The search for a way to continue to pay for road construction and transit projects came down to the wire last night, and in the end, the House and Senate agreed on a $10.6 billion short term funding measure that will keep the Highway Trust Fund solvent through May, 2015. Dow Jones Business News has the details.
Earlier in the day, the House, on a 272-150 vote, rejected a bill the Senate had passed on Tuesday night that would have funded the programs only through Dec. 19. In insisting on its approach, the House prevailed, meaning lawmakers will push a debate over highway funding into the new year.
The Senate accepted the House version by a vote of 81-13. The bill goes to President Barack Obama, who has indicated he would sign it into law.
The House passed its version of the highway bill back on July 15th by a margin of 367-55, despite an effort by conservative groups to deny passage. Both Club For Growth and Heritage Action said they would use the vote on the bill in their respective vote scorecards. They cited loose accounting rules that would pay for ten months of spending with ten years of taxes, and their support for Rep. Tom Graves’ Transportation Empowerment Act, that would devolve much of the responsibility for funding transportation projects to the states.
The Georgia delegation split on the original vote, with Congressmen Broun, Collins, Austin Scott and Westmoreland voting no. The remainder of the delegation, including the state’s Democratic reps but excluding Jack Kingston who did not vote, voted yes.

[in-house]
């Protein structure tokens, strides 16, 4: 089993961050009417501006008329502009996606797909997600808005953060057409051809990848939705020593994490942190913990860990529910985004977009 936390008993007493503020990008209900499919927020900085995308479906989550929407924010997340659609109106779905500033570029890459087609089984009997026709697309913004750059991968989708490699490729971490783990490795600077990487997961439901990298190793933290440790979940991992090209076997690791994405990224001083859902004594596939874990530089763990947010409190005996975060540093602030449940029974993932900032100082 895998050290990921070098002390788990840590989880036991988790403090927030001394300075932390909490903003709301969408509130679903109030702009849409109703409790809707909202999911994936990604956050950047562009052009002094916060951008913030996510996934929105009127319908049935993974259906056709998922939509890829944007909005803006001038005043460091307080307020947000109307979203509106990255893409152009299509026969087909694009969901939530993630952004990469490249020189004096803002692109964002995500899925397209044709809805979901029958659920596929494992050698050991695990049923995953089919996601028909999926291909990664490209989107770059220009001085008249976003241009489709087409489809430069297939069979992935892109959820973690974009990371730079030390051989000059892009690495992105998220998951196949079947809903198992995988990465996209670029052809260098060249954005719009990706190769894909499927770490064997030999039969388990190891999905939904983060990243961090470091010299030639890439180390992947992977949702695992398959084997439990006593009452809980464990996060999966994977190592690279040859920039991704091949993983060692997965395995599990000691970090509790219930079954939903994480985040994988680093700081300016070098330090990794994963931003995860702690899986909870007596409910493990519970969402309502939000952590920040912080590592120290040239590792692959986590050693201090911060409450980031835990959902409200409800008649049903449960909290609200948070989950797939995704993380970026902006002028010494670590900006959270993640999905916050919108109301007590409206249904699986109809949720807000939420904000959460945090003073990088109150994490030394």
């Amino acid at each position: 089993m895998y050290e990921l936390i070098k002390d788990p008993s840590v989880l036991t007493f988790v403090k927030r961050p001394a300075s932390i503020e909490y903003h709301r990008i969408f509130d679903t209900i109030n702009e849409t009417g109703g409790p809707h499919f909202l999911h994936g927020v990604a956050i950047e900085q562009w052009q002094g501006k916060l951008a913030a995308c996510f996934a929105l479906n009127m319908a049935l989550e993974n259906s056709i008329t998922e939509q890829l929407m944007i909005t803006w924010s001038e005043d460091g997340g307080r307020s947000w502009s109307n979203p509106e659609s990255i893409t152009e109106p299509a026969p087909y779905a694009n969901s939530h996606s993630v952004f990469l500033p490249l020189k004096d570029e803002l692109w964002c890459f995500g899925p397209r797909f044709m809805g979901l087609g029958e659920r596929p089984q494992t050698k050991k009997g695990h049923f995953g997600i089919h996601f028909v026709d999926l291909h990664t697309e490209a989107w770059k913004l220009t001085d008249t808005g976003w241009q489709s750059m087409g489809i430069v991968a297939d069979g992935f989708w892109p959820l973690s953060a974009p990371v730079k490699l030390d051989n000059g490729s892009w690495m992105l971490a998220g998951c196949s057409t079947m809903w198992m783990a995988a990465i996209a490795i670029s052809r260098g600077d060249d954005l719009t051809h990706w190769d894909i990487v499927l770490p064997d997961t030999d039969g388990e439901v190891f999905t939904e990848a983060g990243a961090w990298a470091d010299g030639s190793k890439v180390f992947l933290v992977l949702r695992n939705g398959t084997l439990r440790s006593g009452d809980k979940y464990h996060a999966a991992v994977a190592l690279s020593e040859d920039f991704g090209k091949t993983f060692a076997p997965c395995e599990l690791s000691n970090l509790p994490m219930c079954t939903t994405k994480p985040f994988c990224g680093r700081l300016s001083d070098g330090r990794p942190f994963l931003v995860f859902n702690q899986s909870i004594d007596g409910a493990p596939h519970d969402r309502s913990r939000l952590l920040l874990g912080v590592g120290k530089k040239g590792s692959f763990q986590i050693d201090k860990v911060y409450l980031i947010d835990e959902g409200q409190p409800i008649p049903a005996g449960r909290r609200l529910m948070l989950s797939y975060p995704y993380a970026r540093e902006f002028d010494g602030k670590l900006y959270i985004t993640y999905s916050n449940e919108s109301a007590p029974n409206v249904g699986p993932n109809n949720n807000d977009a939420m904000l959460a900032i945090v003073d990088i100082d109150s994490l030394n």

Proponents of the Senate amendment hoped the shorter extension would force Congress to consider a longer-term solution during the lame duck session after the November elections. The amendment passed without the help of Georgia Senators Isakson and Chambliss, both of whom voted no. The substitute then ping ponged back to the House, which insisted on the original measure.
This time, all the Republicans in the Georgia delegation, along with Democrat John Barrow voted yes. Reps. Bishop, Johnson, Lewis and David Scott voted no. Late last night, the Senate finally accepted the House version, sending it to the President’s desk. Both of Georgia’s Republican senators voted yes on final passage.
Perhaps after the November elections and a possible change in control of the Senate, the new Congress will be able to fashion a longer-term solution.
D.C. lawmakers aren’t the only ones dealing with how to fund transportation. Two years after metro Atlanta voters rejected the TSPLOST, a committee meets on Tuesday to attempt to figure out how to fund Georgia’s transportation needs. Yesterday, the AJC’s Kyle Wingfield weighed in with his thoughts on what that committee should do.
At the county level, the Cobb County Commission punted on a proposal to build a bus rapid transit that would connect to MARTA in Atlanta. Clayton County voters will decide whether to join MARTA in November.
Federal, state and local agencies are all going to have a role in funding transportation needs. There is no shortage of projects and priorities. Now all we have to do is to come up with a long term way of funding them.